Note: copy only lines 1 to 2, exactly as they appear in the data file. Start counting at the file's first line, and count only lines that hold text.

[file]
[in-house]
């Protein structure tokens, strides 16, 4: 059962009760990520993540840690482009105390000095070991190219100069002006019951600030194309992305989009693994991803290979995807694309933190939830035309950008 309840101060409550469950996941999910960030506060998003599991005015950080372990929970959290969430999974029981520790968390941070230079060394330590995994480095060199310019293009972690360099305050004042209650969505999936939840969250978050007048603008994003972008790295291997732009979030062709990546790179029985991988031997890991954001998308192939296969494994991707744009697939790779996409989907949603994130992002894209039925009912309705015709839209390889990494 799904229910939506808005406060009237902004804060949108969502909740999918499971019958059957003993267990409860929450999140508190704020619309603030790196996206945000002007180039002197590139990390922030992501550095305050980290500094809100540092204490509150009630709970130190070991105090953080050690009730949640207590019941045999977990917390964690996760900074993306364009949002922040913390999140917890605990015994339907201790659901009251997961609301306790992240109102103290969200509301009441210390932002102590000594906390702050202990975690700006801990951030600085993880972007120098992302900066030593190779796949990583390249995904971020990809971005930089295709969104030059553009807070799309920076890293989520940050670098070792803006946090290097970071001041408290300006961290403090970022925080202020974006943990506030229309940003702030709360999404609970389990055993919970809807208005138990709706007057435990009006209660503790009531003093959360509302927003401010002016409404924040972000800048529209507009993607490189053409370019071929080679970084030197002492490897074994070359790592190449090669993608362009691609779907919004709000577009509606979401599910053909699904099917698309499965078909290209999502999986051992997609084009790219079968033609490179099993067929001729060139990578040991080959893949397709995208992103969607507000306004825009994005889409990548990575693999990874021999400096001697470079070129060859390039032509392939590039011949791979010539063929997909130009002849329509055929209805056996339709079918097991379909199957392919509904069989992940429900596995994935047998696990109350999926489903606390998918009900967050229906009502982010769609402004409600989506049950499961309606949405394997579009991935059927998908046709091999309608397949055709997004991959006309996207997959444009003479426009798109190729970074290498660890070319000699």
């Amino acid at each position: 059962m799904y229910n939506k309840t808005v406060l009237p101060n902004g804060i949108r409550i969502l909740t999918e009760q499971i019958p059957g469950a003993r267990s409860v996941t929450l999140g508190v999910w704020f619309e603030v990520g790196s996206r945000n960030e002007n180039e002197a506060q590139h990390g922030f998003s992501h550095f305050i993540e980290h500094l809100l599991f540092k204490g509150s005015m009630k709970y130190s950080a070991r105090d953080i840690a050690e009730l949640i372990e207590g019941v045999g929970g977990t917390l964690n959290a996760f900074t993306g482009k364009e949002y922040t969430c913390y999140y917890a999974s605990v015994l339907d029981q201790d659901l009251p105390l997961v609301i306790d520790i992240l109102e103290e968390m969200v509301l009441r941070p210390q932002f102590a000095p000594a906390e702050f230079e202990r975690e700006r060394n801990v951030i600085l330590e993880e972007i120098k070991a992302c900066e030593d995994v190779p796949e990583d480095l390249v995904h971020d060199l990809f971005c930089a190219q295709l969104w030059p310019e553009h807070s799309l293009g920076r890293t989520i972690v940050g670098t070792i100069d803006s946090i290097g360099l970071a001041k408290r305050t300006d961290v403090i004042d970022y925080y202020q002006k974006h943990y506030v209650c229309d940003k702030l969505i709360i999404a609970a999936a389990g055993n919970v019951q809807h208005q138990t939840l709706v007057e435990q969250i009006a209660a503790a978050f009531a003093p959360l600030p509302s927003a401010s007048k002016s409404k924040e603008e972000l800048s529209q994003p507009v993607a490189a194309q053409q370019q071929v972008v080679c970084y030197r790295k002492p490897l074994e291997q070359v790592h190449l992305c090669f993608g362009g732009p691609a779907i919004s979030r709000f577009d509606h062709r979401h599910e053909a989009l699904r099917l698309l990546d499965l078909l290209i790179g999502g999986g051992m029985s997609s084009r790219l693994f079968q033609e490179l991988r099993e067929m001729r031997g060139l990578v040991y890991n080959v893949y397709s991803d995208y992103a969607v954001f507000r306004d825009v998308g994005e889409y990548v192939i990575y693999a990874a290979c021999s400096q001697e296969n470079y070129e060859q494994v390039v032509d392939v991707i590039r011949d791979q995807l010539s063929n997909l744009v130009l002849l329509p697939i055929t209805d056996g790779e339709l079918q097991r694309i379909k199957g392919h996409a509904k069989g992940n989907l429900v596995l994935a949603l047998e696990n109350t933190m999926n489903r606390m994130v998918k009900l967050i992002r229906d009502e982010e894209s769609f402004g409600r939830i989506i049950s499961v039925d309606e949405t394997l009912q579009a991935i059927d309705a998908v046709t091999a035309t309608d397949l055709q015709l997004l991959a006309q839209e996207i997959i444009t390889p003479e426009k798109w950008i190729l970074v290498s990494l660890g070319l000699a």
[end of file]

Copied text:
[in-house]
């Protein structure tokens, strides 16, 4: 059962009760990520993540840690482009105390000095070991190219100069002006019951600030194309992305989009693994991803290979995807694309933190939830035309950008 309840101060409550469950996941999910960030506060998003599991005015950080372990929970959290969430999974029981520790968390941070230079060394330590995994480095060199310019293009972690360099305050004042209650969505999936939840969250978050007048603008994003972008790295291997732009979030062709990546790179029985991988031997890991954001998308192939296969494994991707744009697939790779996409989907949603994130992002894209039925009912309705015709839209390889990494 799904229910939506808005406060009237902004804060949108969502909740999918499971019958059957003993267990409860929450999140508190704020619309603030790196996206945000002007180039002197590139990390922030992501550095305050980290500094809100540092204490509150009630709970130190070991105090953080050690009730949640207590019941045999977990917390964690996760900074993306364009949002922040913390999140917890605990015994339907201790659901009251997961609301306790992240109102103290969200509301009441210390932002102590000594906390702050202990975690700006801990951030600085993880972007120098992302900066030593190779796949990583390249995904971020990809971005930089295709969104030059553009807070799309920076890293989520940050670098070792803006946090290097970071001041408290300006961290403090970022925080202020974006943990506030229309940003702030709360999404609970389990055993919970809807208005138990709706007057435990009006209660503790009531003093959360509302927003401010002016409404924040972000800048529209507009993607490189053409370019071929080679970084030197002492490897074994070359790592190449090669993608362009691609779907919004709000577009509606979401599910053909699904099917698309499965078909290209999502999986051992997609084009790219079968033609490179099993067929001729060139990578040991080959893949397709995208992103969607507000306004825009994005889409990548990575693999990874021999400096001697470079070129060859390039032509392939590039011949791979010539063929997909130009002849329509055929209805056996339709079918097991379909199957392919509904069989992940429900596995994935047998696990109350999926489903606390998918009900967050229906009502982010769609402004409600989506049950499961309606949405394997579009991935059927998908046709091999309608397949055709997004991959006309996207997959444009003479426009798109190729970074290498660890070319000699």